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ICT impact on CO2 emissions – a macro perspective

The threat of climate change is one of the greatest challenges of our time. To reach the Paris Agreement targets, PWC estimates that the world economy must reduce its carbon dioxide equivalent (CO2e) emissions per dollar of income by 6.3% per year until year 2100. At the same time, ICT has drastically changed the way we lead our lives, as well as how societies and economies function. How are these phenomena intertwined? It’s often claimed that ICT has the potential to help reduce CO2e emissions, but has it started to deliver on this promise?

Earlier this year, I had the opportunity to work on a project that focused on these questions as part of my master’s degree in economics at Université Paris 1 Panthéon-Sorbonne, with the support of the Sustainability Research Team at Ericsson Research.

Ericsson is one of several organizations that has carried out extensive research on the carbon footprint of ICT, the environmental impact of its life cycle and its potential to mitigate the impact of human activity on the climate. So far, however, there is no consensus on the macro-level impact ICT has had on CO2e emissions. This was the subject of my project – exploring the comprehensive effects of ICT on CO2e emissions with the support of econometric methods.

Exploring the comprehensive effects of ICT on CO2e emissions

There are three major ways in which ICT can be expected to affect CO2e emissions. The direct effects are mainly caused by energy consumption in production, distribution and use of ICT. Estimates of the direct effects of the global ICT sector amount to 1.4% of overall global CO2e emissions. This is explained in the paper The energy and carbon footprint of the Global ICT and E&M sectors 2010-2015 by Jens Malmodin and Dag Lundén.

The indirect effects of the global ICT sector relate to the impact that ICT has on other sectors of the economy. In a recent paper, Ericsson estimates that ICT could help reduce carbon dioxide emissions by 6-15% by 2030 through smart applications, the increasingly efficient use of energy and dematerialization (that is, digital solutions that replace more energy-intensive solutions).

The third major way that ICT affects CO2e emissions is related to the fact that new technologies cause changes in behavior. As ICT becomes cheaper and more available, we tend to consume more of it. Thus there is a risk that the potential reductions from indirect emissions-reducing effects could be cancelled out by changes in consumer behavior and actually lead to greater energy consumption and therefore greater emissions. This is called the rebound effect.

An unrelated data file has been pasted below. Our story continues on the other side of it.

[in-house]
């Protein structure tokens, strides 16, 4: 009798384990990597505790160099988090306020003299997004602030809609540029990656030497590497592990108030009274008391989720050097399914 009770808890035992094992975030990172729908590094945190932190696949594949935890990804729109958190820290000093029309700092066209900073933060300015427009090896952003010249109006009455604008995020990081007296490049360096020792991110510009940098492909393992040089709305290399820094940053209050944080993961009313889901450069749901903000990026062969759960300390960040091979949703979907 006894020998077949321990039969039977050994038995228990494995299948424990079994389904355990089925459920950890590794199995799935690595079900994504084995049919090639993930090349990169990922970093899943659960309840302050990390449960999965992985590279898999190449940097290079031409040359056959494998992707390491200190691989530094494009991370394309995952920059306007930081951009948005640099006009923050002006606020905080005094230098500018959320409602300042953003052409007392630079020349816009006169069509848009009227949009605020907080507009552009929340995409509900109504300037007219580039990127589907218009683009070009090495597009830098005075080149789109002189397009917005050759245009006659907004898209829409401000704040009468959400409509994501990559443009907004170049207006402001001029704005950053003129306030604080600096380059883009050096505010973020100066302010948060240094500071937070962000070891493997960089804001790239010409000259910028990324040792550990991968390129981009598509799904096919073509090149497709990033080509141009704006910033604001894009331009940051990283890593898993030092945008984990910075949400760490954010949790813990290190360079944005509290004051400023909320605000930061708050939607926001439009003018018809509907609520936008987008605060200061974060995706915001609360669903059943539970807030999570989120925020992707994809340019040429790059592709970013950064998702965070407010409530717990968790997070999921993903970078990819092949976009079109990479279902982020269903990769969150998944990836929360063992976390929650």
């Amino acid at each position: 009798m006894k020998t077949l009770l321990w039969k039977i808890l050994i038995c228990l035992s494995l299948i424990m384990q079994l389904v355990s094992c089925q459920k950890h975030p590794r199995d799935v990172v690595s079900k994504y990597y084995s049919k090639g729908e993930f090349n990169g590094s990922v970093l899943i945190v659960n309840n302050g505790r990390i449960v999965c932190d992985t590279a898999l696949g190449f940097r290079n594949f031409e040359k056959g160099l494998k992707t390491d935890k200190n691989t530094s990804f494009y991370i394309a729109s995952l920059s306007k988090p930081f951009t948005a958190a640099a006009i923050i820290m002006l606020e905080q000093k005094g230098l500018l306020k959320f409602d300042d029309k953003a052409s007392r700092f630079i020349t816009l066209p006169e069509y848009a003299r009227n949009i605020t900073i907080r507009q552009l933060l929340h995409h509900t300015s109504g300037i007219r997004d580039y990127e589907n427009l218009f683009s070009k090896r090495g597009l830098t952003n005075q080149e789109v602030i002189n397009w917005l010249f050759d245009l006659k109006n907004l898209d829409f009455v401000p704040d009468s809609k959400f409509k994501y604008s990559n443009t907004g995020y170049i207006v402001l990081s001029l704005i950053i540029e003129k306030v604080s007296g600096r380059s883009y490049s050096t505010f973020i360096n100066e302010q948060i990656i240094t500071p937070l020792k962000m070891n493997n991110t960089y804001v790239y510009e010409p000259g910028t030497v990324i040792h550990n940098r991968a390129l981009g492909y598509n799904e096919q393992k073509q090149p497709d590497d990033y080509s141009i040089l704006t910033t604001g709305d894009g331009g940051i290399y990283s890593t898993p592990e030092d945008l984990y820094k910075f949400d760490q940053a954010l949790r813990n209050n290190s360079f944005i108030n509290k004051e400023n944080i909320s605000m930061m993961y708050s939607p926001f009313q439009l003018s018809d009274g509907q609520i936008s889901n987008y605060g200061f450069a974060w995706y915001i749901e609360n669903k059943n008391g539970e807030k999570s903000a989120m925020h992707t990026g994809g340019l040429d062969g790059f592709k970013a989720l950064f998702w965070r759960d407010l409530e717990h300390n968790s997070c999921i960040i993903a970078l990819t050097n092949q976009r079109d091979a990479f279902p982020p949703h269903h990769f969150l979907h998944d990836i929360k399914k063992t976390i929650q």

Applying econometric methods

The key question I posed in my research project was this: Has ICT realized its reduction potential or are the direct effects of use and production, together with any negative behavioral changes they have led to, predominant? To find the answer, I used a macro data set of ICT indicators and CO2 emissions for 130 countries for the years 2000-2016. ICT was measured through the number of unique mobile subscriptions, and CO2e emissions according to national reporting. In the regression analysis that followed, I controlled for other factors that affect emissions and covary with ICT such as GDP, the size of the manufacturing sector and the electricity mix.

Encouraging results

The results show that initially, a higher level of ICT usage (or more specifically mobile subscriptions) is associated with a higher level of emissions. However, when ICT usage reaches high levels, there is a point at which increasing the level of ICT usage is associated with lower emissions. This emission-decreasing tendency can be seen from three years after ICT usage has reached high enough levels. This implies that the initial major investments in the new technologies are associated with higher emissions per subscription, but once fully implemented, the technologies can be used to increase efficiency in use and production, as well as to optimize different societal activities, which will lead to lower emissions both in the ICT sector and in other sectors. The time lag implies that the technological and structural changes that ICT solutions provoke take at least a couple of years to have an effect on emissions. You can refer to my dissertation for further details.

In the sample included in this study, almost all high-income countries and around a fourth of low and middle-income countries had reached such levels of ICT in 2013, and therefore they should have begun to see the emissions-reducing effect of ICT by 2016. As more recent data becomes available, future studies including data beyond 2016 should assess whether the predicted results have been realized and are having lasting effect.

To learn more about how ICT solutions can help foster a sustainable future, check out the Technology for Good page on Ericsson’s website.

Written by Helena Hernnäs

Helena Hernnäs is in the master’s program in economics at Université Paris 1 Panthéon-Sorbonne and the Paris School of Economics. As part of her studies, she worked on a project with Ericsson Research in the spring of 2018.

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